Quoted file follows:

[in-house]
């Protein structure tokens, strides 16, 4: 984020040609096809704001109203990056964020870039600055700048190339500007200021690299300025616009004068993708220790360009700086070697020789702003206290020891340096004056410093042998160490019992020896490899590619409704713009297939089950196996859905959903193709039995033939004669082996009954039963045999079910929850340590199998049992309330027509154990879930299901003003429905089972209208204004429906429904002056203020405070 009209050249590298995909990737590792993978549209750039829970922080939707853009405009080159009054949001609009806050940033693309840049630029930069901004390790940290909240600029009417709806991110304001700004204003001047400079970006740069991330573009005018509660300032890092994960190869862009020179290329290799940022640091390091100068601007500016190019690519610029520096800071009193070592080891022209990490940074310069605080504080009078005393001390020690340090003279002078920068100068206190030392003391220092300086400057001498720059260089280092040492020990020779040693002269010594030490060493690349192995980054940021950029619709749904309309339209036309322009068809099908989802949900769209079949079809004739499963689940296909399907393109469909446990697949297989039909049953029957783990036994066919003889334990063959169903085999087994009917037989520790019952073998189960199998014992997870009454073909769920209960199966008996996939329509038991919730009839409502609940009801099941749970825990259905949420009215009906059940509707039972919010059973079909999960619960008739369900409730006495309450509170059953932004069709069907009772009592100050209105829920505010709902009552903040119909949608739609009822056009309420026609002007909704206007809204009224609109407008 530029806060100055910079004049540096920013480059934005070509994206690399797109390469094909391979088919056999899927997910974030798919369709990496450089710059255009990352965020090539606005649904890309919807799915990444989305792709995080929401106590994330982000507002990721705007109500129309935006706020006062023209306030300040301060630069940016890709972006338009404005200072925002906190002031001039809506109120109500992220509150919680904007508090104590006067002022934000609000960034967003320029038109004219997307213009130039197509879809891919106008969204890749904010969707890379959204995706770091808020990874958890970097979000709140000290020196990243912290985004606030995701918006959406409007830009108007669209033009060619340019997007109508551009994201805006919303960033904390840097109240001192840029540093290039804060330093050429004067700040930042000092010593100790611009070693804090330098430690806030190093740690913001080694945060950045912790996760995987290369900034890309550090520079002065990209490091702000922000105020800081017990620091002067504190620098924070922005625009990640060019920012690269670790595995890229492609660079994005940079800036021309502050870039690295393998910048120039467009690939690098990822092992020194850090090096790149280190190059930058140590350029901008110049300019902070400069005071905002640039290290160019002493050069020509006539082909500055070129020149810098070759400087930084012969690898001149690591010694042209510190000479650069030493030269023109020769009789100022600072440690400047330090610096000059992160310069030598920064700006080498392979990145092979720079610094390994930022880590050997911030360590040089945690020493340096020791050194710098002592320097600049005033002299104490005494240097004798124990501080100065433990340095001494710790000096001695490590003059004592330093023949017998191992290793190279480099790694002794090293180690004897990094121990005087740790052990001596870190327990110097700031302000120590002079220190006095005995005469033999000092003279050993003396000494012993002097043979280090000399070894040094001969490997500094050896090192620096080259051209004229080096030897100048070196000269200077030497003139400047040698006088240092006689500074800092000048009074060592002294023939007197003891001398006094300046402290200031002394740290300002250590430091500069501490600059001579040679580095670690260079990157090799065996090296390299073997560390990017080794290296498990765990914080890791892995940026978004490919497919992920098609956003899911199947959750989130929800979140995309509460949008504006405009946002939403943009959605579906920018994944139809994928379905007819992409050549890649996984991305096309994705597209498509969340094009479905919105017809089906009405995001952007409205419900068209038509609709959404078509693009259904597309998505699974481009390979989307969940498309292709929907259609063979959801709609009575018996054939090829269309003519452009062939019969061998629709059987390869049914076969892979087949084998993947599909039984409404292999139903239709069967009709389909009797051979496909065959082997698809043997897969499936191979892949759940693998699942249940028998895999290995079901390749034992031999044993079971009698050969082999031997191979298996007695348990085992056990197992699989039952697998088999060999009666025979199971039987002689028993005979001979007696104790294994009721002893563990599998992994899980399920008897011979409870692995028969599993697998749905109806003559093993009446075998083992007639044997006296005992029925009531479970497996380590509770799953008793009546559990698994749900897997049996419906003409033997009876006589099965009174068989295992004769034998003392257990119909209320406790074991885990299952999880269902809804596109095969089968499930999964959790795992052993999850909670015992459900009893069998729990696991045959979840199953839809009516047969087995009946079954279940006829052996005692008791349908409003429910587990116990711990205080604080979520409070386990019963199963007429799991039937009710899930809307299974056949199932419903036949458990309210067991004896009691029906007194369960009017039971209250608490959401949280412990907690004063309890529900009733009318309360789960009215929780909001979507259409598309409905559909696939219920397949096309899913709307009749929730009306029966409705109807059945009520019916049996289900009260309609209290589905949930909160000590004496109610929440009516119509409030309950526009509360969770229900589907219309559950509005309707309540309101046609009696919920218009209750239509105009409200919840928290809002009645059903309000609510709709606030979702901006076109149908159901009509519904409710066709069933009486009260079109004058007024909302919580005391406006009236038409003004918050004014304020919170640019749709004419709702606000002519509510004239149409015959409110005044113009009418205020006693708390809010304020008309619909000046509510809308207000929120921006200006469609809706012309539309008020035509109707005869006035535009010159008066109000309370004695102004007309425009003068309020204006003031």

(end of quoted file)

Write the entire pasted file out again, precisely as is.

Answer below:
[in-house]
């Protein structure tokens, strides 16, 4: 984020040609096809704001109203990056964020870039600055700048190339500007200021690299300025616009004068993708220790360009700086070697020789702003206290020891340096004056410093042998160490019992020896490899590619409704713009297939089950196996859905959903193709039995033939004669082996009954039963045999079910929850340590199998049992309330027509154990879930299901003003429905089972209208204004429906429904002056203020405070 009209050249590298995909990737590792993978549209750039829970922080939707853009405009080159009054949001609009806050940033693309840049630029930069901004390790940290909240600029009417709806991110304001700004204003001047400079970006740069991330573009005018509660300032890092994960190869862009020179290329290799940022640091390091100068601007500016190019690519610029520096800071009193070592080891022209990490940074310069605080504080009078005393001390020690340090003279002078920068100068206190030392003391220092300086400057001498720059260089280092040492020990020779040693002269010594030490060493690349192995980054940021950029619709749904309309339209036309322009068809099908989802949900769209079949079809004739499963689940296909399907393109469909446990697949297989039909049953029957783990036994066919003889334990063959169903085999087994009917037989520790019952073998189960199998014992997870009454073909769920209960199966008996996939329509038991919730009839409502609940009801099941749970825990259905949420009215009906059940509707039972919010059973079909999960619960008739369900409730006495309450509170059953932004069709069907009772009592100050209105829920505010709902009552903040119909949608739609009822056009309420026609002007909704206007809204009224609109407008 530029806060100055910079004049540096920013480059934005070509994206690399797109390469094909391979088919056999899927997910974030798919369709990496450089710059255009990352965020090539606005649904890309919807799915990444989305792709995080929401106590994330982000507002990721705007109500129309935006706020006062023209306030300040301060630069940016890709972006338009404005200072925002906190002031001039809506109120109500992220509150919680904007508090104590006067002022934000609000960034967003320029038109004219997307213009130039197509879809891919106008969204890749904010969707890379959204995706770091808020990874958890970097979000709140000290020196990243912290985004606030995701918006959406409007830009108007669209033009060619340019997007109508551009994201805006919303960033904390840097109240001192840029540093290039804060330093050429004067700040930042000092010593100790611009070693804090330098430690806030190093740690913001080694945060950045912790996760995987290369900034890309550090520079002065990209490091702000922000105020800081017990620091002067504190620098924070922005625009990640060019920012690269670790595995890229492609660079994005940079800036021309502050870039690295393998910048120039467009690939690098990822092992020194850090090096790149280190190059930058140590350029901008110049300019902070400069005071905002640039290290160019002493050069020509006539082909500055070129020149810098070759400087930084012969690898001149690591010694042209510190000479650069030493030269023109020769009789100022600072440690400047330090610096000059992160310069030598920064700006080498392979990145092979720079610094390994930022880590050997911030360590040089945690020493340096020791050194710098002592320097600049005033002299104490005494240097004798124990501080100065433990340095001494710790000096001695490590003059004592330093023949017998191992290793190279480099790694002794090293180690004897990094121990005087740790052990001596870190327990110097700031302000120590002079220190006095005995005469033999000092003279050993003396000494012993002097043979280090000399070894040094001969490997500094050896090192620096080259051209004229080096030897100048070196000269200077030497003139400047040698006088240092006689500074800092000048009074060592002294023939007197003891001398006094300046402290200031002394740290300002250590430091500069501490600059001579040679580095670690260079990157090799065996090296390299073997560390990017080794290296498990765990914080890791892995940026978004490919497919992920098609956003899911199947959750989130929800979140995309509460949008504006405009946002939403943009959605579906920018994944139809994928379905007819992409050549890649996984991305096309994705597209498509969340094009479905919105017809089906009405995001952007409205419900068209038509609709959404078509693009259904597309998505699974481009390979989307969940498309292709929907259609063979959801709609009575018996054939090829269309003519452009062939019969061998629709059987390869049914076969892979087949084998993947599909039984409404292999139903239709069967009709389909009797051979496909065959082997698809043997897969499936191979892949759940693998699942249940028998895999290995079901390749034992031999044993079971009698050969082999031997191979298996007695348990085992056990197992699989039952697998088999060999009666025979199971039987002689028993005979001979007696104790294994009721002893563990599998992994899980399920008897011979409870692995028969599993697998749905109806003559093993009446075998083992007639044997006296005992029925009531479970497996380590509770799953008793009546559990698994749900897997049996419906003409033997009876006589099965009174068989295992004769034998003392257990119909209320406790074991885990299952999880269902809804596109095969089968499930999964959790795992052993999850909670015992459900009893069998729990696991045959979840199953839809009516047969087995009946079954279940006829052996005692008791349908409003429910587990116990711990205080604080979520409070386990019963199963007429799991039937009710899930809307299974056949199932419903036949458990309210067991004896009691029906007194369960009017039971209250608490959401949280412990907690004063309890529900009733009318309360789960009215929780909001979507259409598309409905559909696939219920397949096309899913709307009749929730009306029966409705109807059945009520019916049996289900009260309609209290589905949930909160000590004496109610929440009516119509409030309950526009509360969770229900589907219309559950509005309707309540309101046609009696919920218009209750239509105009409200919840928290809002009645059903309000609510709709606030979702901006076109149908159901009509519904409710066709069933009486009260079109004058007024909302919580005391406006009236038409003004918050004014304020919170640019749709004419709702606000002519509510004239149409015959409110005044113009009418205020006693708390809010304020008309619909000046509510809308207000929120921006200006469609809706012309539309008020035509109707005869006035535009010159008066109000309370004695102004007309425009003068309020204006003031």